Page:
Can you describe what “network-weaving” means to you?
It used to mean just knowing a lot of people. But it’s evolved to mean: being able to see how disparate things can work together. It’s being able to see a big chessboard and sense where people might fit in a bigger picture.
Do you agree or disagree with the statement: “Today we live in a networked world”? What challenges exist?
I definitely think the world has become more networked, because technology has allowed it to become that way. The sphere in which we operate now is global, and that’s different than it used to be. The challenge in this is that you can forget your own backyard.
What to you is the difference between a network and a community? Or is there one?
A network is more purpose-oriented – I network for a particular reason, and it feels like an aspect of work. Community is more about daily life – who is there for me on a regular daily basis. But I definitely think they overlap; people in your network can sometimes become part of your community. Moreover, both networks and communities are composed of people you are purposefully engaging with. We are all members of lots of communities and networks which sometimes overlap, like a Venn-diagram.
To what extent does social media influence how you connect with others and form networks and communities?
Facebook is part of my daily life – it has connected me with people I went to high school with. I’m learning about twitter. I haven’t developed friendships with it yet; I’m using it in more of a utilitarian way – I want to get my name out there, to get people to understand who I am, and to read interesting things for work. It’s fascinating to see what other people are saying and reading. It’s a real advantage to know what the trends are and what people are into. If I had always depended solely on the Chicago Tribune, I wouldn’t have found out about It Gets Better or have heard as much about Occupy Wall Street.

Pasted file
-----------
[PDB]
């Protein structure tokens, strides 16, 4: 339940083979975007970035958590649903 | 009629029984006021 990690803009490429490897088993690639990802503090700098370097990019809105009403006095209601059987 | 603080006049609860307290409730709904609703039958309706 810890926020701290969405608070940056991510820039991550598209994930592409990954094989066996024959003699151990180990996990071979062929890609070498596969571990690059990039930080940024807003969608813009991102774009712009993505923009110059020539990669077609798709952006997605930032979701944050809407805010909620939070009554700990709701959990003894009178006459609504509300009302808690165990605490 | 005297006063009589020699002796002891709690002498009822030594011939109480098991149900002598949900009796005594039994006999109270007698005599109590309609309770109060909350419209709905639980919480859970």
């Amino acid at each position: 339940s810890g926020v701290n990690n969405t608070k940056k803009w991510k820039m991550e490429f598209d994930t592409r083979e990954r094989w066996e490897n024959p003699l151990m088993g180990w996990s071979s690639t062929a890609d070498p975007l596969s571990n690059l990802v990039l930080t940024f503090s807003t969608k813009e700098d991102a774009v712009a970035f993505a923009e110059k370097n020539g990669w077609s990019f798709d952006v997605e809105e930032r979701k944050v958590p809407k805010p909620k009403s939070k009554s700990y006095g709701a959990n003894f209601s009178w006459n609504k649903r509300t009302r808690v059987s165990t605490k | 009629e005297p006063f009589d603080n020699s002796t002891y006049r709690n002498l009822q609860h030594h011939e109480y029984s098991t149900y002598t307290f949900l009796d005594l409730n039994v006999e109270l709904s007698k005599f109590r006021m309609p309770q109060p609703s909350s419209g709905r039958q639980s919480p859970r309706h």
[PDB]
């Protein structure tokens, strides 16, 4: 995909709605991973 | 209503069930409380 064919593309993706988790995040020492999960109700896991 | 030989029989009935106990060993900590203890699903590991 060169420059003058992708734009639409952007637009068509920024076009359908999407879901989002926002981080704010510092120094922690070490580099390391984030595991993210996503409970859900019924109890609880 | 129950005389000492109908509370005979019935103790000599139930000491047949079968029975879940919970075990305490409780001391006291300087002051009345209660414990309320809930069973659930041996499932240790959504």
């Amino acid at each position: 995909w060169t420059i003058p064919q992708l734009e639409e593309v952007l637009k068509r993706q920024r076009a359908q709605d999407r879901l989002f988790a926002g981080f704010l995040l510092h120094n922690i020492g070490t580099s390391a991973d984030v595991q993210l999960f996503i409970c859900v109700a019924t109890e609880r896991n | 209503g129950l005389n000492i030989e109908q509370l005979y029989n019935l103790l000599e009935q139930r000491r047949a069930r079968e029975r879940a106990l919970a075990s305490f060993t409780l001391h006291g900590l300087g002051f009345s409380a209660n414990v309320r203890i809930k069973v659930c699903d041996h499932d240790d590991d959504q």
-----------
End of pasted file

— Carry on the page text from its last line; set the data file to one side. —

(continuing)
Could you tell a little about your blog, why you started it, how it’s been rewarding?
I was trained in Bibliodrama by Dr. Peter Pitzele – developing contemporary midrash using theater techniques of improvisation and role playing – which really meshed theater and Torah for me. When I began writing Dvrei Torah while working at the JCC, I discovered the perfect combination of theater and wrestling with the text, and I realized that I was finding my voice in doing it. I made the conscious decision that continuing it in the form of a blog would allow me to establish a professional presence in the Jewish community as a Torah-wrestler with a contemporary voice; as an educator and writer; as someone who can speak and teach. I now have a documented history of engagement with the text, and it has led to other opportunities, such as my blog at JUF News.
Anita Silvert blogs at http://anitasilvert.wordpress.com and tweets as @AnitaSilvert.